Next, I went over the lines of the drawing with a silver marker. Crayola Gell Markers work for this as well, but I prefer the look of the metallic markers.
I filled in the snowflake with a green metallic marker and outlined the snowflake with a purple metallic marker.
White Tempera Paint
For these snowflakes, you can work on colored construction paper or painted paper. I painted 90# drawing paper with liquid watercolors. Pan watercolors would work, too, and students could paint stripes of different colors as an option.
The Geometry of Snowflakes
I added a new page to the Snowflake Drawing Lesson. These little start shapes (30 of them) can be cut apart and given to students to use like mini protracters. They can mark 6 little dots, then connect the lines of the dots to make the arms of a snowflake. I got tired of just guessing and found this to be a great time saver. Especially if you don’t want to teach them how to use a protractor.
After making the arms of the snowflake, use the Snowflake Drawing Lesson to pick out shapes to repeat around the edges. There is even a Roll & Draw page to make this even more fun for students.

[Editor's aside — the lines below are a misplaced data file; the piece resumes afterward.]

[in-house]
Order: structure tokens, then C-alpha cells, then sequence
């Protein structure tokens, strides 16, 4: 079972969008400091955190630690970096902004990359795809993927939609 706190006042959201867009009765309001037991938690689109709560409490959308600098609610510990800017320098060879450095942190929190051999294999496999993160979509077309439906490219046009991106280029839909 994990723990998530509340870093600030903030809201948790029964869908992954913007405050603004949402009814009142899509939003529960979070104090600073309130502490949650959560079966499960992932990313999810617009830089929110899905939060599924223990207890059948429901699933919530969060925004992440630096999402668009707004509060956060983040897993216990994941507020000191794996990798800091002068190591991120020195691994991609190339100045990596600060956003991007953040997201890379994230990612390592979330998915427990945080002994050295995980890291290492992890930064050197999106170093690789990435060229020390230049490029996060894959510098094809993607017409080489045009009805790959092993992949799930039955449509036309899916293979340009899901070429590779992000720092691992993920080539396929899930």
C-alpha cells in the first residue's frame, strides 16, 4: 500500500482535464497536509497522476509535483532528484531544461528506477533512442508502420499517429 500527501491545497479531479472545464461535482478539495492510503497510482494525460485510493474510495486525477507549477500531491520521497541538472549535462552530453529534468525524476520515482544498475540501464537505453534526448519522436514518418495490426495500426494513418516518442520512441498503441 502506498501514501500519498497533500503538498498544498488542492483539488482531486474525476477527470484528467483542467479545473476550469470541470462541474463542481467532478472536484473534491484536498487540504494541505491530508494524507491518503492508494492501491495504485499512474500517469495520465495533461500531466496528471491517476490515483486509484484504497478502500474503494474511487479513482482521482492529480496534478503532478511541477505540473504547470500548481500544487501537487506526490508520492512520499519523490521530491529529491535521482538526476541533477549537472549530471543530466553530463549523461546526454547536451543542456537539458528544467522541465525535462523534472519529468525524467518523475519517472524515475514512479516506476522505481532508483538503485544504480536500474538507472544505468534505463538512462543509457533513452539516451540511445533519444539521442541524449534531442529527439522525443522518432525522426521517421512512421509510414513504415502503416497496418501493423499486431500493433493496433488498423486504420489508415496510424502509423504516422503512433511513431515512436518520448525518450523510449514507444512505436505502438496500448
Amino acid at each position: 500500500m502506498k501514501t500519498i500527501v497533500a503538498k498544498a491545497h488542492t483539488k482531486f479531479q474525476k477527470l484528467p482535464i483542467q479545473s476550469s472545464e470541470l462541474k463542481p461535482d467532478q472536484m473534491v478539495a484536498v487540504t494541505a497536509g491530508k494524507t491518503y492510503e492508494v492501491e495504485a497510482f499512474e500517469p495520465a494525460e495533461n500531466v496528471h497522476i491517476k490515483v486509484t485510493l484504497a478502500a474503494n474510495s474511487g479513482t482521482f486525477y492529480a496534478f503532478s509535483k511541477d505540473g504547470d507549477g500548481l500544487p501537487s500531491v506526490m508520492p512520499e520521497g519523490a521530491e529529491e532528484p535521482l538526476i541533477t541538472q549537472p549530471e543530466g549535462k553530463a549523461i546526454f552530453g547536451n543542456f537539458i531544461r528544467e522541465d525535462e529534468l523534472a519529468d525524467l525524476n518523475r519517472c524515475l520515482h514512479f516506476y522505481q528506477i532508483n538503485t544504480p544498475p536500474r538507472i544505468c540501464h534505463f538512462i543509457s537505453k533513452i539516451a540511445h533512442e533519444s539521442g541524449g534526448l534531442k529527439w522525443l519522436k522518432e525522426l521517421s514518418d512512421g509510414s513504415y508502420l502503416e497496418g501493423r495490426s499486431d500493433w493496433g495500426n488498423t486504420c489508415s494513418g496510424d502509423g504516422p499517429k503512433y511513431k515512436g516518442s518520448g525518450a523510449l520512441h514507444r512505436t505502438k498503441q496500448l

I painted with white tempera paint using a combination of a brush and a Q-tip. The brush (pointed) works best for getting the points of a triangle. The Q-tip works best for round shapes.
For the final step I outlined with a colored marker. This doesn’t have to be a permanent marker since no other wet media will be added. Students could select a contrasting color or a color that matches the background.
Water and Washable Markers
This snowflake was made with washable markers on 90# drawing paper. Water was added to make the colors bleed together.
First, draw the snowflake design in pencil. The page you see with the shape ideas is part of the Snowflake Drawing Lesson.
I went over the snowflake design 3 times with washable colored markers (Crayola).
Then use plain water to wet the area with plain water. Make sure to get the marker wet too, not just the white of the paper.
Use this infographic to display in your room or share with parents, administrators, or other teachers as a way to point out some of the academic benefits of learning to draw. While they are not the only reason for using drawing as part of a balanced curriculum, they are certainly worthy of celebrating and may help you advocate for including drawing as part of your art or classroom learning experiences.
I create engaging drawing resources that help students build confidence and express themselves through art. I'm a former elementary art teacher of 25 years turned business owner. Giving you the tools you need to bring more drawing into your classroom brings me joy.
I create engaging drawing resources that help students build confidence and express themselves through art.